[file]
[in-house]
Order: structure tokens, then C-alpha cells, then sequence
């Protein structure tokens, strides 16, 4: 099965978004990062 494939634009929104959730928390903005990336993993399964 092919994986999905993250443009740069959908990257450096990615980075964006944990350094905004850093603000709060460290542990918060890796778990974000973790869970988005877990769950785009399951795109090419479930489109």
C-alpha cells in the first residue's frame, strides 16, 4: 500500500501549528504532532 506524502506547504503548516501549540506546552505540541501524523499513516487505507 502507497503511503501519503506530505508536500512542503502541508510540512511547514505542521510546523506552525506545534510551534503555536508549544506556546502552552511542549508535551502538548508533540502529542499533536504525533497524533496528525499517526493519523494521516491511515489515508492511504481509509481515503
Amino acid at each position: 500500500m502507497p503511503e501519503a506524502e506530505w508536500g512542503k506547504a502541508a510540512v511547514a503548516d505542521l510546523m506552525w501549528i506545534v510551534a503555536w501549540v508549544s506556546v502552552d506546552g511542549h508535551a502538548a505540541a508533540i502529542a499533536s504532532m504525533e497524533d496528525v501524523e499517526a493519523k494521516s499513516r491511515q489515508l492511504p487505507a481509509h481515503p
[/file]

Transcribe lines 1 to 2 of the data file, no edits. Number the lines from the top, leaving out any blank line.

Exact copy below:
[in-house]
Order: structure tokens, then C-alpha cells, then sequence